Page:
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Local Assets in the Nepal Project

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Let’s move on to another case from Nepal, focusing on children. I conducted a school and community s project in Nepal from 1996 to 2001, working with the Japan International Cooperation Agency and Japan Medical Association. The first phase of the project was to conduct health center based activities, but slowly it was shifted to the second phase, because the area was very rural and out of hundred thousand target population, only five thousand people used the health center. So we started health promotion activities in rural areas.
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In 1996, when I first went to Nepal, about 80% of total population lived in rural areas, and the life expectancy at birth was nearly 60 years old and available infant mortality rate data in those days was 93. It was taken from 1991 survey. Literacy rate was 33%, but in my target area it was only 10%. I mean adult women, their literacy rate was only 10%. Gross National Income per Capita was 210 USD. Many of them are vulnerable population and were suffering from poverty. What to do with this situation? Learning from James Yen, my team and I decided to encourage community participation and we went to the field.
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We expected people could say, “we have done it ourselves” after their active committee participation as shown in this point. Let me read it through. Go to the people, live among them, learn from them, start with what they know, build on what they have, teach by showing, learn by doing, not a showcase but a pattern, not odds and ends, but a system, not relief but release, of the best leaders, when their task is accomplished, the people all remark, “we have done it ourselves.” To reach the community, we used the car, but sometimes we had to repair the road to go further. It’s very rural. We sometimes had to cross the river by using locally made car tire rafts. It’s fun.
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Then in the community, we found assets in children and community people. One of our key health promotion activities was to create a supportive healthy environment. It was to make toilets and drinking water supply to all 84 schools in the target area. When we conducted a survey, only 20% of all the schools had such facilities. So the remaining 80% really needed this healthy environment or else health education may not work. Then we initiated the child to child program to empower children. Then the warming and other health programs were also followed. After empowering these children, this is a picture of community gathering about school toilet construction in a community.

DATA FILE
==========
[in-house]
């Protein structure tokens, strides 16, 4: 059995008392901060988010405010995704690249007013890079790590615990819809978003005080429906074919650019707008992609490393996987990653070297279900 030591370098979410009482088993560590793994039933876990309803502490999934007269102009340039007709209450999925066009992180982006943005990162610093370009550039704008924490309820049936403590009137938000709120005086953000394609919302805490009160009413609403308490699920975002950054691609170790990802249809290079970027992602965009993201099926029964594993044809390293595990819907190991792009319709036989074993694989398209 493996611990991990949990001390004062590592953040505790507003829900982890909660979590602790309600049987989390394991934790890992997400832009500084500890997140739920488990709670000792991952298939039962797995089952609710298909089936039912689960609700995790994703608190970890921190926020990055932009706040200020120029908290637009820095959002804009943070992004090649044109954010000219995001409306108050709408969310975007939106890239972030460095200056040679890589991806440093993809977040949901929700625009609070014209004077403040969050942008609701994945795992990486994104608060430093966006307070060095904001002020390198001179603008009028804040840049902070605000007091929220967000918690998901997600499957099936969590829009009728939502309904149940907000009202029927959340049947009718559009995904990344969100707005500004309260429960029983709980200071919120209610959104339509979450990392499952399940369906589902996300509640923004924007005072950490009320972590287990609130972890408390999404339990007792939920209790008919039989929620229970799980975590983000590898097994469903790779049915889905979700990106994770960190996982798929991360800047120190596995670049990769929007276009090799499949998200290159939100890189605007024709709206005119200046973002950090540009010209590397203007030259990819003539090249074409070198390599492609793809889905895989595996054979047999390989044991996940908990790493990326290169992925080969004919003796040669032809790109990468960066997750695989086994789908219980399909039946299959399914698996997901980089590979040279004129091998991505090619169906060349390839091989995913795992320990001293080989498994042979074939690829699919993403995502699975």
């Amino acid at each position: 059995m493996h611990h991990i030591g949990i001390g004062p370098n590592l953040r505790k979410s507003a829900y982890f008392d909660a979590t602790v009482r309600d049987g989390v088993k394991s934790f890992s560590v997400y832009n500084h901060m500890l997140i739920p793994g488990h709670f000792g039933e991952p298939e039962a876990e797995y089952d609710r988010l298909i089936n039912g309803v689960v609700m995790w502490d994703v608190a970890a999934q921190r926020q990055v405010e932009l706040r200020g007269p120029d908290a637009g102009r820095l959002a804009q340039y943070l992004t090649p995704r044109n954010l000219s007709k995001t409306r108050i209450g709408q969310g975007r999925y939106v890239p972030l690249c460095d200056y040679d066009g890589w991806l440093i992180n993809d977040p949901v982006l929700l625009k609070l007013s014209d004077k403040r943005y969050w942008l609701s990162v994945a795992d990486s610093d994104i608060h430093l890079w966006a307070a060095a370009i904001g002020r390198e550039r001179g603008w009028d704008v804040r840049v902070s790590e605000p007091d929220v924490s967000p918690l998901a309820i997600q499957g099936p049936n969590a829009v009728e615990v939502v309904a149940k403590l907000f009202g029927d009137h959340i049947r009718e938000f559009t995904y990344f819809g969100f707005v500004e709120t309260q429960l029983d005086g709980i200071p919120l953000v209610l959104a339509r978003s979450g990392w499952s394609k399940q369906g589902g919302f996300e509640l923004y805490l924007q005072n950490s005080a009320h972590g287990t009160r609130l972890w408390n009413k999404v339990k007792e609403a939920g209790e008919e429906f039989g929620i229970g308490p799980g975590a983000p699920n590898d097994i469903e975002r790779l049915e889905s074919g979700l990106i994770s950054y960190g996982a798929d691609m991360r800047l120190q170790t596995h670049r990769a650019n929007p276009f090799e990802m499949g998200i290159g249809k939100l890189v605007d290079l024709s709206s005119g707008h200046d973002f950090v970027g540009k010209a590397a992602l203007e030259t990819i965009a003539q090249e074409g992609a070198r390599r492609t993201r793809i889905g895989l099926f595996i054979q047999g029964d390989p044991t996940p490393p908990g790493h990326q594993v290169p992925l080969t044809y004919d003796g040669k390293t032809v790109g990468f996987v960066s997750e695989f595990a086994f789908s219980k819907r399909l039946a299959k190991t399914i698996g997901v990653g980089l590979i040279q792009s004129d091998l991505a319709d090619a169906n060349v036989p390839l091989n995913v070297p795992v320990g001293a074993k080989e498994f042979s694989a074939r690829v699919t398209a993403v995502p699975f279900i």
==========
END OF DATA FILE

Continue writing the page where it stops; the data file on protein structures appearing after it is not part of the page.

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Many people get together under big tree and we discussed and discussed about what to do. After agreement to construct the toilets, our staff members facilitate the process of community participation to decide their specific roles. Who does what by when? And for each toilet construction at schools, it cost it about $800 USD. Our project supported $400 USD for construction materials and other things to buy. People contributed the remaining $400 as laborers. Half half.

The next example is a case in Nepal, Children, and Women. Dr. Jimba will introduce the background situation and present local photos of this project.

He first shares his experience working with another vulnerable population in Nepal. He also cites the poem “Go to the people” by James Yen. The poem inspired Dr. Jimba’s team to promote community participation in their project. This led to the Supportive Healthy Environment Program and the Child Initiative Program, where the locals were highly involved, contributing greatly to the success of the project. More details of the programs will be discussed in later videos.

The key takeaway of this step is the participation of the target beneficiaries. Empowering them to self-help. This is another characteristic of the assets model. Can you think of how is this important for overcoming diversity and inclusiveness challenges? Why is “self-help” more important than external intervention?

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Capacity Building: Core Competencies for Health Promotion

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